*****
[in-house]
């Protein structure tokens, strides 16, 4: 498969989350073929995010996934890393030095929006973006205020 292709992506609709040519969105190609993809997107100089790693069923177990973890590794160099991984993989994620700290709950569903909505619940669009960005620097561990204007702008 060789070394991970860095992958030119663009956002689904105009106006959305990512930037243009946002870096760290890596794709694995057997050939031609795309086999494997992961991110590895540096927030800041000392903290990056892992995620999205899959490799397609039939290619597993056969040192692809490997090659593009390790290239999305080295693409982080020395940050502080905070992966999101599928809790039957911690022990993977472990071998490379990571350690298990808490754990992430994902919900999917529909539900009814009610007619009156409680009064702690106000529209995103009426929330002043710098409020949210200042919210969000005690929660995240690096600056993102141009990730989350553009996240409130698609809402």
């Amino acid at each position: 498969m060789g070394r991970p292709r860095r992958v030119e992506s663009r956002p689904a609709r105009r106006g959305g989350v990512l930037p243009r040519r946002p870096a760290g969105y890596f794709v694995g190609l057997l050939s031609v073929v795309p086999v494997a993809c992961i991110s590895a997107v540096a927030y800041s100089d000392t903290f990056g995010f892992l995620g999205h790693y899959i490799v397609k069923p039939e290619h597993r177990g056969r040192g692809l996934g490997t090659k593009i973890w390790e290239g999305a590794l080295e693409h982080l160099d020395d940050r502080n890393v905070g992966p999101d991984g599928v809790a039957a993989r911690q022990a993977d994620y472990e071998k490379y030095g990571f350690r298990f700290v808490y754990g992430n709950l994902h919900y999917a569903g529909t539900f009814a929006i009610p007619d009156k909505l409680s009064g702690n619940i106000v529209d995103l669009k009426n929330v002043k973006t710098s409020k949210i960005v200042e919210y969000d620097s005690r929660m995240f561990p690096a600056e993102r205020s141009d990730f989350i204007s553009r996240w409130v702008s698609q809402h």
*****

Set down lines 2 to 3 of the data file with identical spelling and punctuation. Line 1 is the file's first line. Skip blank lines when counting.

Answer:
């Protein structure tokens, strides 16, 4: 498969989350073929995010996934890393030095929006973006205020 292709992506609709040519969105190609993809997107100089790693069923177990973890590794160099991984993989994620700290709950569903909505619940669009960005620097561990204007702008 060789070394991970860095992958030119663009956002689904105009106006959305990512930037243009946002870096760290890596794709694995057997050939031609795309086999494997992961991110590895540096927030800041000392903290990056892992995620999205899959490799397609039939290619597993056969040192692809490997090659593009390790290239999305080295693409982080020395940050502080905070992966999101599928809790039957911690022990993977472990071998490379990571350690298990808490754990992430994902919900999917529909539900009814009610007619009156409680009064702690106000529209995103009426929330002043710098409020949210200042919210969000005690929660995240690096600056993102141009990730989350553009996240409130698609809402």
């Amino acid at each position: 498969m060789g070394r991970p292709r860095r992958v030119e992506s663009r956002p689904a609709r105009r106006g959305g989350v990512l930037p243009r040519r946002p870096a760290g969105y890596f794709v694995g190609l057997l050939s031609v073929v795309p086999v494997a993809c992961i991110s590895a997107v540096a927030y800041s100089d000392t903290f990056g995010f892992l995620g999205h790693y899959i490799v397609k069923p039939e290619h597993r177990g056969r040192g692809l996934g490997t090659k593009i973890w390790e290239g999305a590794l080295e693409h982080l160099d020395d940050r502080n890393v905070g992966p999101d991984g599928v809790a039957a993989r911690q022990a993977d994620y472990e071998k490379y030095g990571f350690r298990f700290v808490y754990g992430n709950l994902h919900y999917a569903g529909t539900f009814a929006i009610p007619d009156k909505l409680s009064g702690n619940i106000v529209d995103l669009k009426n929330v002043k973006t710098s409020k949210i960005v200042e919210y969000d620097s005690r929660m995240f561990p690096a600056e993102r205020s141009d990730f989350i204007s553009r996240w409130v702008s698609q809402h």